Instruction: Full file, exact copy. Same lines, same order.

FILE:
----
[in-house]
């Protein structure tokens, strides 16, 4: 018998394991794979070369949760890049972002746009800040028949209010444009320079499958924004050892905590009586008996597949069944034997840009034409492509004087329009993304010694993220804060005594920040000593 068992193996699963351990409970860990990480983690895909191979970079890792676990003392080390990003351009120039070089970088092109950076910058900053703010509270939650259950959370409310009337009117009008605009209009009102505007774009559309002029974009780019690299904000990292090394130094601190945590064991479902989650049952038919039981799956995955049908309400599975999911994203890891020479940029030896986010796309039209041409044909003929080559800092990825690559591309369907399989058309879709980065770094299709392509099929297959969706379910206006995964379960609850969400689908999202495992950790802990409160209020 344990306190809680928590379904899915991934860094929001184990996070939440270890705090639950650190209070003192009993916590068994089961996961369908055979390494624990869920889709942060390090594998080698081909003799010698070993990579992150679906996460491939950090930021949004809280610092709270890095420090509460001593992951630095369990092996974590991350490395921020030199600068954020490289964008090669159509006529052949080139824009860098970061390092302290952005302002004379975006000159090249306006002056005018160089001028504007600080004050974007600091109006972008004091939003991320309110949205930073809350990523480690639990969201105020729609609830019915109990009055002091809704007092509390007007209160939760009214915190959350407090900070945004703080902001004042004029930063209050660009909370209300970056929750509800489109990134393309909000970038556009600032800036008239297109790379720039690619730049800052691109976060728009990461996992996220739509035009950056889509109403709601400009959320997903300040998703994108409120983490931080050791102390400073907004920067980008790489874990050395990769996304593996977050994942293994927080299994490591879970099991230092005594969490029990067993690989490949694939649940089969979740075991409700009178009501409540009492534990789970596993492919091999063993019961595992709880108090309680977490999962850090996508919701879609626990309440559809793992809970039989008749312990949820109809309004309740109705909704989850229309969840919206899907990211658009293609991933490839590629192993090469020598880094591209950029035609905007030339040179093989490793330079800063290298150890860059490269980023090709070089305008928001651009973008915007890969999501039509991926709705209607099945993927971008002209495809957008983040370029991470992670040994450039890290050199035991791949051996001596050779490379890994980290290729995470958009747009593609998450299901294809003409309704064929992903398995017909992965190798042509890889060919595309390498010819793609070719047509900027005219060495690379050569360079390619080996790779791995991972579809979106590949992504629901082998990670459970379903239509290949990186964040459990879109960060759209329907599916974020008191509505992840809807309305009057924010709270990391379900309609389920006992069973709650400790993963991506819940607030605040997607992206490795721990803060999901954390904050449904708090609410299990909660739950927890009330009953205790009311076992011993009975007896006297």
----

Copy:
[in-house]
């Protein structure tokens, strides 16, 4: 018998394991794979070369949760890049972002746009800040028949209010444009320079499958924004050892905590009586008996597949069944034997840009034409492509004087329009993304010694993220804060005594920040000593 068992193996699963351990409970860990990480983690895909191979970079890792676990003392080390990003351009120039070089970088092109950076910058900053703010509270939650259950959370409310009337009117009008605009209009009102505007774009559309002029974009780019690299904000990292090394130094601190945590064991479902989650049952038919039981799956995955049908309400599975999911994203890891020479940029030896986010796309039209041409044909003929080559800092990825690559591309369907399989058309879709980065770094299709392509099929297959969706379910206006995964379960609850969400689908999202495992950790802990409160209020 344990306190809680928590379904899915991934860094929001184990996070939440270890705090639950650190209070003192009993916590068994089961996961369908055979390494624990869920889709942060390090594998080698081909003799010698070993990579992150679906996460491939950090930021949004809280610092709270890095420090509460001593992951630095369990092996974590991350490395921020030199600068954020490289964008090669159509006529052949080139824009860098970061390092302290952005302002004379975006000159090249306006002056005018160089001028504007600080004050974007600091109006972008004091939003991320309110949205930073809350990523480690639990969201105020729609609830019915109990009055002091809704007092509390007007209160939760009214915190959350407090900070945004703080902001004042004029930063209050660009909370209300970056929750509800489109990134393309909000970038556009600032800036008239297109790379720039690619730049800052691109976060728009990461996992996220739509035009950056889509109403709601400009959320997903300040998703994108409120983490931080050791102390400073907004920067980008790489874990050395990769996304593996977050994942293994927080299994490591879970099991230092005594969490029990067993690989490949694939649940089969979740075991409700009178009501409540009492534990789970596993492919091999063993019961595992709880108090309680977490999962850090996508919701879609626990309440559809793992809970039989008749312990949820109809309004309740109705909704989850229309969840919206899907990211658009293609991933490839590629192993090469020598880094591209950029035609905007030339040179093989490793330079800063290298150890860059490269980023090709070089305008928001651009973008915007890969999501039509991926709705209607099945993927971008002209495809957008983040370029991470992670040994450039890290050199035991791949051996001596050779490379890994980290290729995470958009747009593609998450299901294809003409309704064929992903398995017909992965190798042509890889060919595309390498010819793609070719047509900027005219060495690379050569360079390619080996790779791995991972579809979106590949992504629901082998990670459970379903239509290949990186964040459990879109960060759209329907599916974020008191509505992840809807309305009057924010709270990391379900309609389920006992069973709650400790993963991506819940607030605040997607992206490795721990803060999901954390904050449904708090609410299990909660739950927890009330009953205790009311076992011993009975007896006297």